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Review: Chaz Bojorquez/National Museum of Mexican Art

Design, Painting, Pilsen Add comments

Graffiti Mandala, 1999

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Chaz Bojorquez, born in 1949, was a cholo tagger in the 1960s, but he wasn’t just marking territory for street gangs in East L.A. He also developed a skull-in-fedora icon, Señor Suerte, that became a badge of honor for many young men whose prospects were limited to death or prison. Over the past decade, Bojorquez has applied that same talent to niche-marketed consumer goods, creating distinctive designs for wine bottle labels, skateboards, running shoes, headgear and such. But as this exhibition demonstrates, he has also made some very exciting paintings, especially in the 1980s and early 1990s when his calligraphy created a dramatic vision suitable for the popular science fiction or video games that pit a heroic, indefatigable individual against a cruel, over-industrialized dystopian world. This was all done with lettering, in the foreground or background, creating a tempestuous, atmospheric stage for life and death. The feeling is dark and heavy. If the artist himself does not suffer from PTSD, his paintings certainly do.  They’re as serious as a loaded gun, and it’s not too surprising that he only makes about two paintings a year these days. Death art has a long tradition around the world, from ancient Egypt to South Asia, and especially in the Central American cultures with which this history-conscious, well-educated artist is obviously familiar. One of his pieces is a defaced Mayan stela to mark the 500th anniversary of Christopher Columbus. Another is a crucifixion pose dedicated to his AIDS-afflicted brother. In several other paintings, he also delivers specific messages with recognizable words or figures, while his most powerful work is the result of just tones, and edges, and rhythms, like the Chinese calligraphy that he once studied. But his mood of hopeless yet defiant despair sets him outside both the Taoist and Christian traditions and is closest to the self-centered teenage angst celebrated by death metal music. With his personal icon at the center, his “Graffiti Mandala” of 1999 best exemplifies that pride of self—and the despair that self, like everything else, will soon turn to dust. (Chris Miller)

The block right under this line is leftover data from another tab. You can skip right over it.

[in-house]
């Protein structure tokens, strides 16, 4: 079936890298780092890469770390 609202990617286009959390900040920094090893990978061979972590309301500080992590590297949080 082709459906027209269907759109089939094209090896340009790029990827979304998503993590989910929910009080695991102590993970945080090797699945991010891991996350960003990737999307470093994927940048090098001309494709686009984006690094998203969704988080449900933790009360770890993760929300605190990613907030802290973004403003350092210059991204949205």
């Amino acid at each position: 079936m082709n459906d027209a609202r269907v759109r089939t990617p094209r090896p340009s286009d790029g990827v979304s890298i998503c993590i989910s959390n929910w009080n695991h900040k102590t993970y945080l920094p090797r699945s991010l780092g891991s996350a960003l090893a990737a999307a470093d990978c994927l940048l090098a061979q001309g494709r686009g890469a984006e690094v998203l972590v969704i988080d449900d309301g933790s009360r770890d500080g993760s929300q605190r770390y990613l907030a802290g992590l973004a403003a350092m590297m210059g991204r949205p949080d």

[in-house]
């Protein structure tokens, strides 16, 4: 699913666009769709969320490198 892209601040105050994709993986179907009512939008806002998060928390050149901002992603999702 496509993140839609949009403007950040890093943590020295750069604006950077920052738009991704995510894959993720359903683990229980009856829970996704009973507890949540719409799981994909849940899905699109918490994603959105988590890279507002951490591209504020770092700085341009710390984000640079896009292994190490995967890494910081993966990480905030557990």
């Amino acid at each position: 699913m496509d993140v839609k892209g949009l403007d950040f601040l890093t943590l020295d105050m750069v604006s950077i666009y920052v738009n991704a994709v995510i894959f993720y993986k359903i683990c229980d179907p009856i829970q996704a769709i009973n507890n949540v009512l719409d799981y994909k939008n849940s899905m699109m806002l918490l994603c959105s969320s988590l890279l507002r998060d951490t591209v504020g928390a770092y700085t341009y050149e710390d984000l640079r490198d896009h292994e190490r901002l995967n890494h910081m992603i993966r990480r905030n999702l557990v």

Through June 30 at the National Museum of Mexican Art, 1852 West 19th

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